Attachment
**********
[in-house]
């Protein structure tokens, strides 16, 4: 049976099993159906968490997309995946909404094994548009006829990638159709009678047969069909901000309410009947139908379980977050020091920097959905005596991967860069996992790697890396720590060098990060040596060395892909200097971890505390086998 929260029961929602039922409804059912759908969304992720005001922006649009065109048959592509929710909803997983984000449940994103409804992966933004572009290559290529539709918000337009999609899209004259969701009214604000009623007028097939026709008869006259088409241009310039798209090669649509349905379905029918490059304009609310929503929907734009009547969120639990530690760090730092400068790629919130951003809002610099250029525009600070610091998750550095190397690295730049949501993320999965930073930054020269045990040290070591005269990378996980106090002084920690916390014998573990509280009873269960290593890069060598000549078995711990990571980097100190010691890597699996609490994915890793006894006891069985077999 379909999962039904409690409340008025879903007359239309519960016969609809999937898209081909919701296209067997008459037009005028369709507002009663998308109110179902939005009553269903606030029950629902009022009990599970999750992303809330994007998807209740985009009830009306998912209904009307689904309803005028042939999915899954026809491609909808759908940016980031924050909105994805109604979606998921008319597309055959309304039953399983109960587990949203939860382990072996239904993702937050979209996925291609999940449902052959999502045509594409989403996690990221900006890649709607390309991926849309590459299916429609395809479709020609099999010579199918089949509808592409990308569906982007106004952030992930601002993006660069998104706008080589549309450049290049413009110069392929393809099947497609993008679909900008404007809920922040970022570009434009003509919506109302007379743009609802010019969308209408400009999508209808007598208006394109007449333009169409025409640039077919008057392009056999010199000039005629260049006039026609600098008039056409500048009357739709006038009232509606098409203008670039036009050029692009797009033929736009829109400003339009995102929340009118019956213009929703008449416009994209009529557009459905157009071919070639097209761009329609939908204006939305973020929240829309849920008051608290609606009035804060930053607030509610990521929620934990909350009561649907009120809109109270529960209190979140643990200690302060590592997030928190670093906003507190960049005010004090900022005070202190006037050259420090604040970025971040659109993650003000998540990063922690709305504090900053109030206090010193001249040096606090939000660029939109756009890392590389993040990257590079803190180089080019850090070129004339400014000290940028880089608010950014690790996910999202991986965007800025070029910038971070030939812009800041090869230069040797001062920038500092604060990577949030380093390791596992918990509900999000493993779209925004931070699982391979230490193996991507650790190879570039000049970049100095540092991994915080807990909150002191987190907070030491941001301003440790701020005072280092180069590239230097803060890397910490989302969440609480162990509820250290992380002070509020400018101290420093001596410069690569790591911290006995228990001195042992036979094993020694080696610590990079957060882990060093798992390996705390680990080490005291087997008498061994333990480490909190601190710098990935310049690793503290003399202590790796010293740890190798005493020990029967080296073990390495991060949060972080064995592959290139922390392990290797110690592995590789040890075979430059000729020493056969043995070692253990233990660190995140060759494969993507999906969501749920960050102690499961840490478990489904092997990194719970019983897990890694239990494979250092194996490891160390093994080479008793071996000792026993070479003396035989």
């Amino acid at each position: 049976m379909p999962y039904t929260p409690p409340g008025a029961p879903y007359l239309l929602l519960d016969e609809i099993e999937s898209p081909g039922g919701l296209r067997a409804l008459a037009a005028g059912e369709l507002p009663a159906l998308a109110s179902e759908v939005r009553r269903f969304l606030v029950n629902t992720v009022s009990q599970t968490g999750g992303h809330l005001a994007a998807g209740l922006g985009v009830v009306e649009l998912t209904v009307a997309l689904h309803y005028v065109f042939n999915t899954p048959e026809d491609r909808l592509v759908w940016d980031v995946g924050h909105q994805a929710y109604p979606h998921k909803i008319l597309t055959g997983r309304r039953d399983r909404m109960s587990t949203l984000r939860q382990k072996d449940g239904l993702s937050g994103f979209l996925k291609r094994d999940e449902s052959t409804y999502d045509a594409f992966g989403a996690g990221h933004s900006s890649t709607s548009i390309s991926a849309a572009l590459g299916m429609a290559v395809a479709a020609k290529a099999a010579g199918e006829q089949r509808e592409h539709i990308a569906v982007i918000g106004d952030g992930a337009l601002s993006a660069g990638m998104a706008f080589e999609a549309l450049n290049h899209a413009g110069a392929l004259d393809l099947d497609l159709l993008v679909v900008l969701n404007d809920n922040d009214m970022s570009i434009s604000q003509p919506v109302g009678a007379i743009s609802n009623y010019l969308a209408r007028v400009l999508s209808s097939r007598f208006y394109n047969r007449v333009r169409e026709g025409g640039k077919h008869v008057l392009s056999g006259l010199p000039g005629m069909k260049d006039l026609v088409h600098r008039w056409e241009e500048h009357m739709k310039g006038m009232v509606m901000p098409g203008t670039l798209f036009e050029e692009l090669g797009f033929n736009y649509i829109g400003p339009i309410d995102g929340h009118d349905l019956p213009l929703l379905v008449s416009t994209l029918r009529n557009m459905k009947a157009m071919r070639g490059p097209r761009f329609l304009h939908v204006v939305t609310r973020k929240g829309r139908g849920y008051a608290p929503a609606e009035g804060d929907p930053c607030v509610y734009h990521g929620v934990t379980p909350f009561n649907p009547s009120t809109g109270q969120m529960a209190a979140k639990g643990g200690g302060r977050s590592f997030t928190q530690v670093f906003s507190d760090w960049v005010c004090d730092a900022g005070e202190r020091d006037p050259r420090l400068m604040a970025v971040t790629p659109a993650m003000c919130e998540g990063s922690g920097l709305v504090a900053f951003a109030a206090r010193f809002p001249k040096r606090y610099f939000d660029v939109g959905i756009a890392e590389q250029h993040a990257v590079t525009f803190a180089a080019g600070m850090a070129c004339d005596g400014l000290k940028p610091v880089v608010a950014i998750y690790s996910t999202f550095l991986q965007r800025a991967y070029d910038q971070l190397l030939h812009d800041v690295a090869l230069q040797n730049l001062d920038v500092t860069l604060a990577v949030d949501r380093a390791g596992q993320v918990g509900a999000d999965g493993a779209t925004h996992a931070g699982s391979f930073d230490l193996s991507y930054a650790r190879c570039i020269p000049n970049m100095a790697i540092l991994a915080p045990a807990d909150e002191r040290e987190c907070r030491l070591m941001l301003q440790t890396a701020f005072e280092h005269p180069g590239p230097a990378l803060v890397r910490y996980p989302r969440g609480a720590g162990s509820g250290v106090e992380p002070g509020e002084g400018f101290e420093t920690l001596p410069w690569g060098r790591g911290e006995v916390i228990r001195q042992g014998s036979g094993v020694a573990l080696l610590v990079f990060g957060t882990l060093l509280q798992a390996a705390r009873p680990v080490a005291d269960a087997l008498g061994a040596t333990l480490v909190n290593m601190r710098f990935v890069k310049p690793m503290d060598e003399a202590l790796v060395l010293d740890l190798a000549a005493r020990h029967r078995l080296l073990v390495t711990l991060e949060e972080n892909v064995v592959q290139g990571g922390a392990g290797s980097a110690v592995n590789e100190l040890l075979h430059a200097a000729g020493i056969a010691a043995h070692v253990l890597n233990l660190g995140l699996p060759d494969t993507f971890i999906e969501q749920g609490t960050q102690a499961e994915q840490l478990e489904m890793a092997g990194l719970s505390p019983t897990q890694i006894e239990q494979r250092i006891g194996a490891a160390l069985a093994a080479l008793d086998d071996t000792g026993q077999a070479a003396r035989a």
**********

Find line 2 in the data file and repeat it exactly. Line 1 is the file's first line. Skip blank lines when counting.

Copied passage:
């Protein structure tokens, strides 16, 4: 049976099993159906968490997309995946909404094994548009006829990638159709009678047969069909901000309410009947139908379980977050020091920097959905005596991967860069996992790697890396720590060098990060040596060395892909200097971890505390086998 929260029961929602039922409804059912759908969304992720005001922006649009065109048959592509929710909803997983984000449940994103409804992966933004572009290559290529539709918000337009999609899209004259969701009214604000009623007028097939026709008869006259088409241009310039798209090669649509349905379905029918490059304009609310929503929907734009009547969120639990530690760090730092400068790629919130951003809002610099250029525009600070610091998750550095190397690295730049949501993320999965930073930054020269045990040290070591005269990378996980106090002084920690916390014998573990509280009873269960290593890069060598000549078995711990990571980097100190010691890597699996609490994915890793006894006891069985077999 379909999962039904409690409340008025879903007359239309519960016969609809999937898209081909919701296209067997008459037009005028369709507002009663998308109110179902939005009553269903606030029950629902009022009990599970999750992303809330994007998807209740985009009830009306998912209904009307689904309803005028042939999915899954026809491609909808759908940016980031924050909105994805109604979606998921008319597309055959309304039953399983109960587990949203939860382990072996239904993702937050979209996925291609999940449902052959999502045509594409989403996690990221900006890649709607390309991926849309590459299916429609395809479709020609099999010579199918089949509808592409990308569906982007106004952030992930601002993006660069998104706008080589549309450049290049413009110069392929393809099947497609993008679909900008404007809920922040970022570009434009003509919506109302007379743009609802010019969308209408400009999508209808007598208006394109007449333009169409025409640039077919008057392009056999010199000039005629260049006039026609600098008039056409500048009357739709006038009232509606098409203008670039036009050029692009797009033929736009829109400003339009995102929340009118019956213009929703008449416009994209009529557009459905157009071919070639097209761009329609939908204006939305973020929240829309849920008051608290609606009035804060930053607030509610990521929620934990909350009561649907009120809109109270529960209190979140643990200690302060590592997030928190670093906003507190960049005010004090900022005070202190006037050259420090604040970025971040659109993650003000998540990063922690709305504090900053109030206090010193001249040096606090939000660029939109756009890392590389993040990257590079803190180089080019850090070129004339400014000290940028880089608010950014690790996910999202991986965007800025070029910038971070030939812009800041090869230069040797001062920038500092604060990577949030380093390791596992918990509900999000493993779209925004931070699982391979230490193996991507650790190879570039000049970049100095540092991994915080807990909150002191987190907070030491941001301003440790701020005072280092180069590239230097803060890397910490989302969440609480162990509820250290992380002070509020400018101290420093001596410069690569790591911290006995228990001195042992036979094993020694080696610590990079957060882990060093798992390996705390680990080490005291087997008498061994333990480490909190601190710098990935310049690793503290003399202590790796010293740890190798005493020990029967080296073990390495991060949060972080064995592959290139922390392990290797110690592995590789040890075979430059000729020493056969043995070692253990233990660190995140060759494969993507999906969501749920960050102690499961840490478990489904092997990194719970019983897990890694239990494979250092194996490891160390093994080479008793071996000792026993070479003396035989």